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Jonathon has been to Vermont several times but I'm sure has not been on some of the pretty little roads I found for us to drive on (4 wheel drive would have been better for Lincoln Gap, I admit, but the map gave no indication just how steep up then down it would be!). We stayed in Rutland and spent the first day exploring the nothern part of the Green Mountains and the second the southern half.
Just driving around, we came across some beautiful scenery and, although the overall fall was not as spectacular as in New Hampshire, we got some of our more dramatic pictures of the colour here.
One of the places we visited was the Texas Falls Trail. For me, this is where Jonathon took the picture of the holiday showing the dramatic effect of the red maple leaves against the silver bark.
We did take some other pictures during the course of our walk ...
Whilst we were walking around on the forest trails, I was amazed to find so many different kinds of fungus - I don't think I've ever really thought about it before but it's a vital ingredient for forest ecology so this time I took a bit more notice.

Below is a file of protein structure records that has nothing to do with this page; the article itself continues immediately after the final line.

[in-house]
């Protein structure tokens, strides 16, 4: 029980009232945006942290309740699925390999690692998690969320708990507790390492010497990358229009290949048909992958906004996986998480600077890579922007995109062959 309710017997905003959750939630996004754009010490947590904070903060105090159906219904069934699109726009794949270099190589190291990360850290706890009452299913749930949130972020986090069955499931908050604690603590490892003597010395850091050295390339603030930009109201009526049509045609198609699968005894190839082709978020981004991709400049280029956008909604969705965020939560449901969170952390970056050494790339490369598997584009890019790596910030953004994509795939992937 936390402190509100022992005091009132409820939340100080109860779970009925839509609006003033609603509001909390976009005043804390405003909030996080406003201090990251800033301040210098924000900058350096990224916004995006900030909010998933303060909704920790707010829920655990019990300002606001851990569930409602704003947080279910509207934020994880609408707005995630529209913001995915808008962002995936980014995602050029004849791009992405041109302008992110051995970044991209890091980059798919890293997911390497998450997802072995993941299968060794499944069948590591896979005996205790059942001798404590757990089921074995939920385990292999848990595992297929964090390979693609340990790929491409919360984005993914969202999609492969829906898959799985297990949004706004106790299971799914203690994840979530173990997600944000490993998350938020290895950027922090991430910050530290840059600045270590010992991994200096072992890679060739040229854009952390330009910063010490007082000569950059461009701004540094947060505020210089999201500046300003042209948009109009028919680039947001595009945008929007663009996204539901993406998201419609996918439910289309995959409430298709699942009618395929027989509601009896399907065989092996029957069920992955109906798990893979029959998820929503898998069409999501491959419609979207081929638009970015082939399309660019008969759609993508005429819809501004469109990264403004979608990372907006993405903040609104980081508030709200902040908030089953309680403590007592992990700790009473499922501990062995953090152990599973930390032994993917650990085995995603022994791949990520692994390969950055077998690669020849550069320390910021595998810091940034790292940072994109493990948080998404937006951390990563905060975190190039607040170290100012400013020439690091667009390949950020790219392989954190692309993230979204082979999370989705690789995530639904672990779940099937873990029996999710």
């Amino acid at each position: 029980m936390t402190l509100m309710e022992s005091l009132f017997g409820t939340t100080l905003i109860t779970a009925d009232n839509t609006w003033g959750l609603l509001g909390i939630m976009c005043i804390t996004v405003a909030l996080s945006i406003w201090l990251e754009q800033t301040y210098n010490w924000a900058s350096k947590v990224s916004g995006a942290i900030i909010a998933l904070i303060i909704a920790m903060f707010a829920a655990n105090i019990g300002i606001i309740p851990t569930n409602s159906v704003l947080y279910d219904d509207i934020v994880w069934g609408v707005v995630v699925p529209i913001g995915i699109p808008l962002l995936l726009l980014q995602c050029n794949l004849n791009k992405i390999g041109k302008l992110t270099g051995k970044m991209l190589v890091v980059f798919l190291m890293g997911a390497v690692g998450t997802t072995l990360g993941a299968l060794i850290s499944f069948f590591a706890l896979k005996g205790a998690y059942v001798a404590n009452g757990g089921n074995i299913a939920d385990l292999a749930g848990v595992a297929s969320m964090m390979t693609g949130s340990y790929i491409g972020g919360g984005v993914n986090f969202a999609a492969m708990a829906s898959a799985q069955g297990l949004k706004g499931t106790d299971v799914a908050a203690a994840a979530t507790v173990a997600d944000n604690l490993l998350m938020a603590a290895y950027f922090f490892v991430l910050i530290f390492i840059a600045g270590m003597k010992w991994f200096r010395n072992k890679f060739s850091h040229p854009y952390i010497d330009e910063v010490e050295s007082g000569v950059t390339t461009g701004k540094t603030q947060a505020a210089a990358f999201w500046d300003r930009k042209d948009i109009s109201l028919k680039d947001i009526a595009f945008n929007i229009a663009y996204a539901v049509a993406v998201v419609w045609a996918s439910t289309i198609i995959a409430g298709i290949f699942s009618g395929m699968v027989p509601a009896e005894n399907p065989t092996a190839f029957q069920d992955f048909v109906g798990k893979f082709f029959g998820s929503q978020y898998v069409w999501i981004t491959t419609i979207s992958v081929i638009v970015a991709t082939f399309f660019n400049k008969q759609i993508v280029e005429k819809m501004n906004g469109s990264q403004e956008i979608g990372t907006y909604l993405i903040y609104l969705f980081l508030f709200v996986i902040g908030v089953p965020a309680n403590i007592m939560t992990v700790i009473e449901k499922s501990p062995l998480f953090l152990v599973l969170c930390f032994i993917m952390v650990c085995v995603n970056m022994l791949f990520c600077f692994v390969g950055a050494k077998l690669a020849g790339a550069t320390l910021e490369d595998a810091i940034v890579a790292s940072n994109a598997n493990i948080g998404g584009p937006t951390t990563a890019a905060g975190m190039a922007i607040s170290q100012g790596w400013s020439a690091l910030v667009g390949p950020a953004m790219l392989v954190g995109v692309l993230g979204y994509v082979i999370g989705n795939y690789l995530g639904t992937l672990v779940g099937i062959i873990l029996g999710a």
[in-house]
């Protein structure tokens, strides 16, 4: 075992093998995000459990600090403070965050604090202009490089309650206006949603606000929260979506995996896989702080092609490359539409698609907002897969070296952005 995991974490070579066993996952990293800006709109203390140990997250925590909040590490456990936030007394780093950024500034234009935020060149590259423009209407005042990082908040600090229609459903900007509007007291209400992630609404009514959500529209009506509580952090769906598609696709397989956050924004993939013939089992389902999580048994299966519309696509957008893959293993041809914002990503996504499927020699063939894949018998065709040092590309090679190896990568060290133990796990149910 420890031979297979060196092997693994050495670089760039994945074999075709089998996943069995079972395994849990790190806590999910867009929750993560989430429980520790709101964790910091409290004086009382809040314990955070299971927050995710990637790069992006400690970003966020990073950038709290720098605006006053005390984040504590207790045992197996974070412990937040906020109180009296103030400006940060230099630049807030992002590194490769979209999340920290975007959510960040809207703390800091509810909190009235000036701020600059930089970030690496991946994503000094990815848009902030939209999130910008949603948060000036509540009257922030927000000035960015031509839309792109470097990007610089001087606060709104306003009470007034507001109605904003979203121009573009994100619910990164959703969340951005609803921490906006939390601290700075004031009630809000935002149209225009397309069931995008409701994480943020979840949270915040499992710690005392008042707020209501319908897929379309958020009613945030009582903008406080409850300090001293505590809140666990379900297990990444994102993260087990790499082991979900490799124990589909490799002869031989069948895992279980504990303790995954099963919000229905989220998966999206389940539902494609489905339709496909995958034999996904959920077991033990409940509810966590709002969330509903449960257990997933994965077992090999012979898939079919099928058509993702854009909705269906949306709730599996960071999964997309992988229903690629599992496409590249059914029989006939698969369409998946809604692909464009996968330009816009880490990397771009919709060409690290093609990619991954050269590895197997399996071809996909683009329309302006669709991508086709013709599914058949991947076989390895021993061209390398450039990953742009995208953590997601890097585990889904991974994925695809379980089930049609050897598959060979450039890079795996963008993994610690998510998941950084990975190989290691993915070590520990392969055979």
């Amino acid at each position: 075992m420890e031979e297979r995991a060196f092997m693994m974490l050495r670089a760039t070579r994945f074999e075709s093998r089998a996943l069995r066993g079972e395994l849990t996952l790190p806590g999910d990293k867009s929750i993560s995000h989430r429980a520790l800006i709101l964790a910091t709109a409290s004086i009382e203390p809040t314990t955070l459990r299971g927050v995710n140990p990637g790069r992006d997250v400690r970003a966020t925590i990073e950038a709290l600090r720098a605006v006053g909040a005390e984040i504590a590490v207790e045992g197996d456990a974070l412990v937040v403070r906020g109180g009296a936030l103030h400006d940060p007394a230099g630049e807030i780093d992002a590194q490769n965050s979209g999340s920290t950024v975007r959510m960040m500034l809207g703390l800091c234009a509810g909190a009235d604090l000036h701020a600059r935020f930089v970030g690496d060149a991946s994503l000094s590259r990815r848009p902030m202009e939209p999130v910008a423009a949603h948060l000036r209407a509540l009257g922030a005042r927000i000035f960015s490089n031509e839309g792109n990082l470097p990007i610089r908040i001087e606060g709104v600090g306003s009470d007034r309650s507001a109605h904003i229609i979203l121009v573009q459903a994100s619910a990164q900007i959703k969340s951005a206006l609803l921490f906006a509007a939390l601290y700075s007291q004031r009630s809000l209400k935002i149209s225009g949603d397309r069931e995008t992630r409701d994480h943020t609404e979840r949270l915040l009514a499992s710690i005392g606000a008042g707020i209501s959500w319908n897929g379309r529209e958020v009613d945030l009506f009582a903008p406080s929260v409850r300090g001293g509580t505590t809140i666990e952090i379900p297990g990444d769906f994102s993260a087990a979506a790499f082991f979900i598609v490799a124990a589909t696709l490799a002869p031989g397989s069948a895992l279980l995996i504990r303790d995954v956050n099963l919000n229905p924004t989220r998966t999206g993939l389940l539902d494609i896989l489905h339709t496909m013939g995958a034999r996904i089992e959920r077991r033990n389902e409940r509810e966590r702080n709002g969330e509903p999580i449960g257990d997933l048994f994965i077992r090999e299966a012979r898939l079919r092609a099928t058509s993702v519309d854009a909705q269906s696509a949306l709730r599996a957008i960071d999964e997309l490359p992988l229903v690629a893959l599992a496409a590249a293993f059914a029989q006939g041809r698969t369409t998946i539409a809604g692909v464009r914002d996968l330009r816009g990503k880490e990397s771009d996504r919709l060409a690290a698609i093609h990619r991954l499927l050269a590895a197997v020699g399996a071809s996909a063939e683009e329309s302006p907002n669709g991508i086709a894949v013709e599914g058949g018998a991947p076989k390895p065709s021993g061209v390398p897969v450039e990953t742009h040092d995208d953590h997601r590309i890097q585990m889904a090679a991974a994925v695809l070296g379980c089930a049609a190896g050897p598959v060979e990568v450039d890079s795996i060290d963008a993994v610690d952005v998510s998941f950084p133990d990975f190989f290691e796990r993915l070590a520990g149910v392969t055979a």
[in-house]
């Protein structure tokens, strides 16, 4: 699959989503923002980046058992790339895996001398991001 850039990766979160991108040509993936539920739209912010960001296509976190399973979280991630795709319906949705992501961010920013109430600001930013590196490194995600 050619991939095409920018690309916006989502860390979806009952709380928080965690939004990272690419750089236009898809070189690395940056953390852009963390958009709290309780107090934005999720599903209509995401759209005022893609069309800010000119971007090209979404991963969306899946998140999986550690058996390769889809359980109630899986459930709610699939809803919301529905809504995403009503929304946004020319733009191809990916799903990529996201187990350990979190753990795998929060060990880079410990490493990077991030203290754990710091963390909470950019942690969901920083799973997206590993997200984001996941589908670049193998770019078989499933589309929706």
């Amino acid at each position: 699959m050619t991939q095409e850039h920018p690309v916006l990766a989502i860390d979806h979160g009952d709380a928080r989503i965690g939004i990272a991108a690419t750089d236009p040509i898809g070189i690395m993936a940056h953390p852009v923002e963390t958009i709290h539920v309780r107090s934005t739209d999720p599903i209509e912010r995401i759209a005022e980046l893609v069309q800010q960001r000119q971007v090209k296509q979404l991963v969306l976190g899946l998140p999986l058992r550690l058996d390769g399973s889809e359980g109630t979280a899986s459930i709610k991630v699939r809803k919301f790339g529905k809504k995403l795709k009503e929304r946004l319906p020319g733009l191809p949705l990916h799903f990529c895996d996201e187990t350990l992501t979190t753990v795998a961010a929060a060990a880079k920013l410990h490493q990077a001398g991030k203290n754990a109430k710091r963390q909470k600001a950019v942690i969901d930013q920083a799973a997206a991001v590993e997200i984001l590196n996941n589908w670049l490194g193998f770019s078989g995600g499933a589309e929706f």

From there we drove to Middlebury - Jonathon will remember our visit here as this is where he left the airline tickets! Thankfully he remembered before we left and rescued them from one of the shops we'd been in to.
One small disappointment was the fact we didn't see a single moose, bear or deer even though there were loads of road signs warning us that they were around. We did see a few squirrels (the greys were particularly prevelant in the park in Boston) and the dragon fly below landed on me to let me know he was there then posed nicely on a rock!
Having done a lot of walking in forests and near waterfalls, we thought we'd try and find some lakes for our last day in the countryside. It was a lovely calm, sunny day, ideal for reflections etc.
The first lake we visited was Beaver Pond (no beavers but a few ducks!)
From there, we moved on to Grout Pond which is much prettier than the name suggests and gave us lots of opportunity to capture leaf colours.

Finally, we had to leave the mountains and go back to the big city.

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Boston is a lovely place to visit and we could have done with more time to explore (and better weather - this was the one place where it was damp and cloudy). Some of the photos reflect the weather conditions but at least they'll give you an idea of what's there to see.
We did what I expect a lot of tourists do in Boston and went on the Freedom Trail. This is easy to follow as there's a red line on the pavements/roads that marks the way and you can get a guide at the information centre at the start in Boston Common.
From there, you simply wander along, taking photos of the places they tell you are significant! First stop Massachusetts State House - the dome is 23-carat gold leaf - then Park Street Church (far right). Opposite the State House is the Robert Gould Shaw Memorial (right).
Next stop is the Granary Burying Ground - the picture on the right is allegedly Mother Goose's grave but I was far more intrigued by the one with the skull and crossbones.